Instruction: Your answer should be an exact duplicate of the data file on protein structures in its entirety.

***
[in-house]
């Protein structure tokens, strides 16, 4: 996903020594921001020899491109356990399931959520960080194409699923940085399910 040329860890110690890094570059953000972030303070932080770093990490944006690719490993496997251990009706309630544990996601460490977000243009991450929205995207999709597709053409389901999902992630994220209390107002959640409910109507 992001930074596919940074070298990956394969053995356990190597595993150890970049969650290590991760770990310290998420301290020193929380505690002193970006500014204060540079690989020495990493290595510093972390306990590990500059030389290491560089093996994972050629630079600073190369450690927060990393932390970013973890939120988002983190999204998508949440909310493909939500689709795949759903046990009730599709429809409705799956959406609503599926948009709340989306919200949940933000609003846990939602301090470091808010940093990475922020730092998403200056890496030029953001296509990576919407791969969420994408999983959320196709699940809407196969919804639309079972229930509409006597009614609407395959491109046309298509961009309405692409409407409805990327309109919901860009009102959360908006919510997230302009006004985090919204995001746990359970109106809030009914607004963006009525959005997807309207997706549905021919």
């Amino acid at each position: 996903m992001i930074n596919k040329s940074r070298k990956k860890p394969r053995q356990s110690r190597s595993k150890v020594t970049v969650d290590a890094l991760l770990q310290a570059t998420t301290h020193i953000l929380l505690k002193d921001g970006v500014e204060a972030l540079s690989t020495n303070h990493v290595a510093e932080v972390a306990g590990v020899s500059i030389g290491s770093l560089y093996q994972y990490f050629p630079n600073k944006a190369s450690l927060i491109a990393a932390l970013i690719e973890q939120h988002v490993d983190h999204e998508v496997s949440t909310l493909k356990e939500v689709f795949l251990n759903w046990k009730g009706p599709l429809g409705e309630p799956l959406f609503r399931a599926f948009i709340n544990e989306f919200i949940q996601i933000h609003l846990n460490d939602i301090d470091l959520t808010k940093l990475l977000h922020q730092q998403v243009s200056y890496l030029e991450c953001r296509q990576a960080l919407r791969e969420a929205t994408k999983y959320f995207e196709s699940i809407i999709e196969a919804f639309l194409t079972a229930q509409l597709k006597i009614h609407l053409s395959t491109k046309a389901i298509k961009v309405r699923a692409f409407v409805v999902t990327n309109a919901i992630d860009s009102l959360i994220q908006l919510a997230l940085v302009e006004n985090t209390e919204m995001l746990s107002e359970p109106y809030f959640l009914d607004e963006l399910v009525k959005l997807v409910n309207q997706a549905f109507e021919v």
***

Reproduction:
[in-house]
């Protein structure tokens, strides 16, 4: 996903020594921001020899491109356990399931959520960080194409699923940085399910 040329860890110690890094570059953000972030303070932080770093990490944006690719490993496997251990009706309630544990996601460490977000243009991450929205995207999709597709053409389901999902992630994220209390107002959640409910109507 992001930074596919940074070298990956394969053995356990190597595993150890970049969650290590991760770990310290998420301290020193929380505690002193970006500014204060540079690989020495990493290595510093972390306990590990500059030389290491560089093996994972050629630079600073190369450690927060990393932390970013973890939120988002983190999204998508949440909310493909939500689709795949759903046990009730599709429809409705799956959406609503599926948009709340989306919200949940933000609003846990939602301090470091808010940093990475922020730092998403200056890496030029953001296509990576919407791969969420994408999983959320196709699940809407196969919804639309079972229930509409006597009614609407395959491109046309298509961009309405692409409407409805990327309109919901860009009102959360908006919510997230302009006004985090919204995001746990359970109106809030009914607004963006009525959005997807309207997706549905021919």
């Amino acid at each position: 996903m992001i930074n596919k040329s940074r070298k990956k860890p394969r053995q356990s110690r190597s595993k150890v020594t970049v969650d290590a890094l991760l770990q310290a570059t998420t301290h020193i953000l929380l505690k002193d921001g970006v500014e204060a972030l540079s690989t020495n303070h990493v290595a510093e932080v972390a306990g590990v020899s500059i030389g290491s770093l560089y093996q994972y990490f050629p630079n600073k944006a190369s450690l927060i491109a990393a932390l970013i690719e973890q939120h988002v490993d983190h999204e998508v496997s949440t909310l493909k356990e939500v689709f795949l251990n759903w046990k009730g009706p599709l429809g409705e309630p799956l959406f609503r399931a599926f948009i709340n544990e989306f919200i949940q996601i933000h609003l846990n460490d939602i301090d470091l959520t808010k940093l990475l977000h922020q730092q998403v243009s200056y890496l030029e991450c953001r296509q990576a960080l919407r791969e969420a929205t994408k999983y959320f995207e196709s699940i809407i999709e196969a919804f639309l194409t079972a229930q509409l597709k006597i009614h609407l053409s395959t491109k046309a389901i298509k961009v309405r699923a692409f409407v409805v999902t990327n309109a919901i992630d860009s009102l959360i994220q908006l919510a997230l940085v302009e006004n985090t209390e919204m995001l746990s107002e359970p109106y809030f959640l009914d607004e963006l399910v009525k959005l997807v409910n309207q997706a549905f109507e021919v």